There are a lot of misconceptions out there when it comes to marketing on Facebook. Unfortunately, several of these were spread further in an article that appeared in the Marion Star. While the people quoted in the story meant well and felt they were passing on helpful information, much of what was provided is just wrong and I feel obligated to offer some insight. By not pointing out the misconceptions, I feel like I might as well be endorsing them.
You can view the article, posted on Monday, October 17, by clicking here. (I can’t guarantee how long this link will be active, but we didn’t want to just steal it and post it on our site.)
I want to preface by saying that I have no way of knowing if these quotes were taken out of context or if they are true to what the individual was trying to say. I am only basing my comments on what was printed for everyone to see.
Wayne Rowe, director of communications at The Ohio State University at Marion, said “Any time someone makes an update on any of the sites I monitor, I see it.”
This is not always true. Facebook continues to use algorithms that choose what updates it thinks you want to see. You do not see every post that is submitted by those you follow. This algorithm continues to change and businesses have a harder and harder time breaking through the noise while Facebook tries to push them towards paid advertising.
Rowe also says, “On a regular website, I can’t send an invite to someone and it automatically go to their email, phone, Facebook page, etc.”
This is not true either. Part of your business marketing should including building an email database. This is used to update potential customers on what your business has to offer. The best part…this list belongs to you, not Facebook who take can it away on a whim.
Alex Sheridan was quoted by the story as saying Facebook is nice to use because everyone is on it.
No…everyone is not on it. In the U.S., those using Facebook equal about 50.2% of the population. Not only that, but in June it was reported that Facebook had lost 6 million U.S. users. Which means those using Facebook as their only marketing just lost 6 million potential customers.
“I basically have chosen to utilize Facebook over a website for one main reason – it is easier to maintain and update regularly,” said Rob Stumpo, owner of Stumpo’s Italian Kitchen.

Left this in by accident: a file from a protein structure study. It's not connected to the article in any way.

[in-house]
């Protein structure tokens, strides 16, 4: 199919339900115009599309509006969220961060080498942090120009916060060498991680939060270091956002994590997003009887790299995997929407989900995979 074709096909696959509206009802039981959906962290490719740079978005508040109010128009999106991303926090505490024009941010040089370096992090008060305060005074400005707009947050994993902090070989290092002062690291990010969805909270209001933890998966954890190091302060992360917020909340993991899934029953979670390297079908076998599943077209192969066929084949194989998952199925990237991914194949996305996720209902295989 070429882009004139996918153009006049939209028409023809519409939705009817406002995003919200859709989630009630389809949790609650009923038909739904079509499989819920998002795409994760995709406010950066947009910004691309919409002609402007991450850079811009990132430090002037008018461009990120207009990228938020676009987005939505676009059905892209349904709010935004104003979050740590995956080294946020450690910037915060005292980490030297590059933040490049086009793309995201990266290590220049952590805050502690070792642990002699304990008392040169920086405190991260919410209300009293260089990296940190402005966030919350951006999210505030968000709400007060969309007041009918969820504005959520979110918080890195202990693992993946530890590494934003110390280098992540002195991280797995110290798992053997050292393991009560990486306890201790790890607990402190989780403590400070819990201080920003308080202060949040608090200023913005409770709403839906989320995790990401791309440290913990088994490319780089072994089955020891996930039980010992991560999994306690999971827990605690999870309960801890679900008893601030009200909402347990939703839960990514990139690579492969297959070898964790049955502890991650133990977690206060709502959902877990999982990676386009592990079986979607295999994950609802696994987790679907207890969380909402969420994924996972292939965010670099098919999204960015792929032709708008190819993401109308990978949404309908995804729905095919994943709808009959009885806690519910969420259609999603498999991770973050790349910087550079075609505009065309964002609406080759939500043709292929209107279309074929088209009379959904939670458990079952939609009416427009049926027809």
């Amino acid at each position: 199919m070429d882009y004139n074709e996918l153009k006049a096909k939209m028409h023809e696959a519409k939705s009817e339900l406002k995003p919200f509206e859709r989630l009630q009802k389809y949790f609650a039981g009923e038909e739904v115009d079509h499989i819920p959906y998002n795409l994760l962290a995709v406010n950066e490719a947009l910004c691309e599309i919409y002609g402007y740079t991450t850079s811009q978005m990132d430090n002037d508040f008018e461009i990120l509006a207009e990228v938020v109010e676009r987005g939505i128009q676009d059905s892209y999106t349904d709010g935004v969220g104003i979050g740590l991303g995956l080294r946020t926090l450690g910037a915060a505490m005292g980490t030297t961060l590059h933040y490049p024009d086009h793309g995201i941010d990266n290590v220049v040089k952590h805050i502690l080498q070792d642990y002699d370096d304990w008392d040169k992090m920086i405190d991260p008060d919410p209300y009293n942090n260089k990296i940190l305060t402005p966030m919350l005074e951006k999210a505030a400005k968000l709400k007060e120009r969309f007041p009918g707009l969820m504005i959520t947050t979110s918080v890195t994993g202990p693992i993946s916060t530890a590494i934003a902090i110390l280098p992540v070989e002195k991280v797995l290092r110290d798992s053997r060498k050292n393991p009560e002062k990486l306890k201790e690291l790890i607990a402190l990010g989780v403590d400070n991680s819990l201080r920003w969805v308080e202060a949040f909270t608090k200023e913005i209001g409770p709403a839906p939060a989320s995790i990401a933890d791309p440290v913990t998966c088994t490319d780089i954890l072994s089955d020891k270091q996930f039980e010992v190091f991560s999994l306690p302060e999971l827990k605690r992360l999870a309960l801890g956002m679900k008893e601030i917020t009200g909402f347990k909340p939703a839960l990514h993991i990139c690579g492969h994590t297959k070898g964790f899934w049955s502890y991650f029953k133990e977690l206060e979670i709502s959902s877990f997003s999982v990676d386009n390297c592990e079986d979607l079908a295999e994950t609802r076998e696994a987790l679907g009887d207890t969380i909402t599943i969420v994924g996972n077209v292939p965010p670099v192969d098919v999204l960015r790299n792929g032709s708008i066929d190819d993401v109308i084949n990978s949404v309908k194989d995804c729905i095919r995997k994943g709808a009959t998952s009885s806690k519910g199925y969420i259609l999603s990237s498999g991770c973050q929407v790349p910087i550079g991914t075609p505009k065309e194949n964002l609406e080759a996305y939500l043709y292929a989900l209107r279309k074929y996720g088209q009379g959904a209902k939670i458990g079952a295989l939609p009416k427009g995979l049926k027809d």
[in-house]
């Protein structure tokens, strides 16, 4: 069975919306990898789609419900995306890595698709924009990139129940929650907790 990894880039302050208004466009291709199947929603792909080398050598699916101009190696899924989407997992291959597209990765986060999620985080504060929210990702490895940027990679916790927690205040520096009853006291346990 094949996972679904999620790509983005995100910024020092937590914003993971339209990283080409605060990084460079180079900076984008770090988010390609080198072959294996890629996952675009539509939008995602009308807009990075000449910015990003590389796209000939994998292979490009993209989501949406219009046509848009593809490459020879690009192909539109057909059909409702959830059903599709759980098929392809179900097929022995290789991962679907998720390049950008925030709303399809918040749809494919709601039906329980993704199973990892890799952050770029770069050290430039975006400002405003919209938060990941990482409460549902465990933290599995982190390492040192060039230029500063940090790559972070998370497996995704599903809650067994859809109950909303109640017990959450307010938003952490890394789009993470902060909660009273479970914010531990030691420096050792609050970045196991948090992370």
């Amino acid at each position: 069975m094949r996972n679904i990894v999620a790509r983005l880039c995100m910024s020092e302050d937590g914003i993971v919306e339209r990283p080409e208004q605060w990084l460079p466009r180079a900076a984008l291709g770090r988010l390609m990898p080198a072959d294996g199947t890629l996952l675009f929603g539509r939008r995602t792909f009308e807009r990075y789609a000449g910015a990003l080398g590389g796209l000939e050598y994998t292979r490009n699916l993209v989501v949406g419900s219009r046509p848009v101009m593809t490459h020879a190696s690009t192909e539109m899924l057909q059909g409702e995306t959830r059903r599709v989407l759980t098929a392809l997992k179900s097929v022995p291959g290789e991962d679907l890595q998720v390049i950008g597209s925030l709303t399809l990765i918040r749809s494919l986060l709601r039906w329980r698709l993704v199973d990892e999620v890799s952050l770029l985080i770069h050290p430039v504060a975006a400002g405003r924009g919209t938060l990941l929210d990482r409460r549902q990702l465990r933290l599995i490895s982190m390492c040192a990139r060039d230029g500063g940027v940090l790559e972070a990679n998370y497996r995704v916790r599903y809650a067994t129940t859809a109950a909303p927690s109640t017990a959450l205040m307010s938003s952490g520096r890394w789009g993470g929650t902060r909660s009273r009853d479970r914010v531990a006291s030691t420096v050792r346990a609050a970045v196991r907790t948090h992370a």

This may be true with his website, but with a properly designed and developed site, this should not be a reality. Your website should, and can, be easy to update and use.
“We have a normal website, but I am forwarding that traffic to our Facebook page.”
This is the exact opposite way you should be using Facebook. You should be driving people to your website to capture valuable information that you own rather than giving it away to Facebook. You don’t have to believe me, just search Google and see how many articles there are on this subject.
According to Stumpo, the Facebook page will show up before other sites on a Google search as well. “Another positive is when you search something, Facebook pops up before the actual website. I’m going to try to embrace it. We get a lot of feedback from it.”
We tested this against a dozen sites, including our own, and rarely did the Facebook page come up first on Google. And it should never come up first if your website is updated and developed properly.
He is correct though, Facebook is a great way to gather feedback.
“Say one thing changes, like I take something off my menu. It will take me two hours to do the HTML and change it. If I go on Facebook, it takes 30 seconds to change it. The maintenance itself is so much easier than a website would be,” Stumpo said.
Again, your website should be and can be as simple to update as Facebook. If it’s not, then someone is doing it wrong.
Some Things Were Correct
There were several parts of the article that were right on.
Jeffrey Mull, a local acoustic pop musician, talked about using Facebook to drive traffic to his videos on Youtube. Now I would say he should be posting his Youtube videos on his own website, which is easy to do, and drive traffic there. But he understands that Facebook is a marketing tool, giving “him the opportunity to introduce people to his music who wouldn’t ordinarily be able to experience it.”
The article also talks about the Marion County Sheriff’s Office using Facebook to announce road closures, high water areas, severe weather alerts and snow emergency levels. They do this, but they also drive traffic back to their website instead of simply making updates. You can also bet your butt that they don’t rely on Facebook for all of their crime prevention. It’s only one tool.
I know I may be coming across as anti-Facebook, but that is certainly not the case. I just worry about businesses that put all of their marketing eggs in one basket. Facebook is an amazing tool, but you have to make sure you are using it correctly. Since you don’t own Facebook, it can be taken from you without notice. If that were to happen to you, where would your marketing be?
You may also think we have a biased view because we build websites for small businesses. The truth is that we also spend a lot of time teaching people how to use social media, including Facebook.
With your own website, you own it and no one can take that from you.
Candice just happened to give a talk at the Marion Women’s Business Council on Monday, the same day this article came out. Her talk was on why your website is important even in this social media world. Click here to read what she had to say.
As always, we welcome your feedback and I’m always open to criticism. Just leave a comment!